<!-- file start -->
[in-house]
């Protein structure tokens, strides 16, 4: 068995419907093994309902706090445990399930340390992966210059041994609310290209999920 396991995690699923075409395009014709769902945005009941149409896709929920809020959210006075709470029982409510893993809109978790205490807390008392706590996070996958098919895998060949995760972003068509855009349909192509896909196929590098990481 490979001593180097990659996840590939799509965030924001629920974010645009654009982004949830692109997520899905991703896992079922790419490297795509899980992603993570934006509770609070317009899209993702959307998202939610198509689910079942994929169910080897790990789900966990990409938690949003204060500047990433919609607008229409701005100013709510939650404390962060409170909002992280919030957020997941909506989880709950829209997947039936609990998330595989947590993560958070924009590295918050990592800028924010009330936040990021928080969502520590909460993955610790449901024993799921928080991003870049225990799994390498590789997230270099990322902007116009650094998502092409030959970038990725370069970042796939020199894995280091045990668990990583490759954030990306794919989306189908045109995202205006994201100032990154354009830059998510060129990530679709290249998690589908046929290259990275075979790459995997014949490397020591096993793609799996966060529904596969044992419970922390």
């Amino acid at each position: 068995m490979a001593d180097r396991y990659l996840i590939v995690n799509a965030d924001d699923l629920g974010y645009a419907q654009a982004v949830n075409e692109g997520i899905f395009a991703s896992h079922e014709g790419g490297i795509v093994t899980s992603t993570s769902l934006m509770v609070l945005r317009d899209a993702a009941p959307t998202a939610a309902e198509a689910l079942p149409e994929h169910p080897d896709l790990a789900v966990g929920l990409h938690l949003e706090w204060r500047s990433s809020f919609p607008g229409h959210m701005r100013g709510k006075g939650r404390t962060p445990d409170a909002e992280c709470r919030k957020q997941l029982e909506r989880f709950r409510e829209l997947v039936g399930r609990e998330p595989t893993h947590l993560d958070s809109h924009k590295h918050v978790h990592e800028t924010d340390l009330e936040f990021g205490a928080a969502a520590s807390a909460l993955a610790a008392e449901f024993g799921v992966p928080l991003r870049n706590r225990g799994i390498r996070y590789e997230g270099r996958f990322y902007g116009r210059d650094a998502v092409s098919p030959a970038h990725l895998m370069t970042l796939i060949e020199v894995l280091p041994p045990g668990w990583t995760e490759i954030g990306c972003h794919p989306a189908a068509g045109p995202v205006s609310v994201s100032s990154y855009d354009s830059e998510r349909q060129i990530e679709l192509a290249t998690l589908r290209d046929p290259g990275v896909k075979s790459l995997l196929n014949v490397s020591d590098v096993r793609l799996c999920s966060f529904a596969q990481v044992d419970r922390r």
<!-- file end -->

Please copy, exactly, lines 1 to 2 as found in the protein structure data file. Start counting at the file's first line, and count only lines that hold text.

[in-house]
């Protein structure tokens, strides 16, 4: 068995419907093994309902706090445990399930340390992966210059041994609310290209999920 396991995690699923075409395009014709769902945005009941149409896709929920809020959210006075709470029982409510893993809109978790205490807390008392706590996070996958098919895998060949995760972003068509855009349909192509896909196929590098990481 490979001593180097990659996840590939799509965030924001629920974010645009654009982004949830692109997520899905991703896992079922790419490297795509899980992603993570934006509770609070317009899209993702959307998202939610198509689910079942994929169910080897790990789900966990990409938690949003204060500047990433919609607008229409701005100013709510939650404390962060409170909002992280919030957020997941909506989880709950829209997947039936609990998330595989947590993560958070924009590295918050990592800028924010009330936040990021928080969502520590909460993955610790449901024993799921928080991003870049225990799994390498590789997230270099990322902007116009650094998502092409030959970038990725370069970042796939020199894995280091045990668990990583490759954030990306794919989306189908045109995202205006994201100032990154354009830059998510060129990530679709290249998690589908046929290259990275075979790459995997014949490397020591096993793609799996966060529904596969044992419970922390």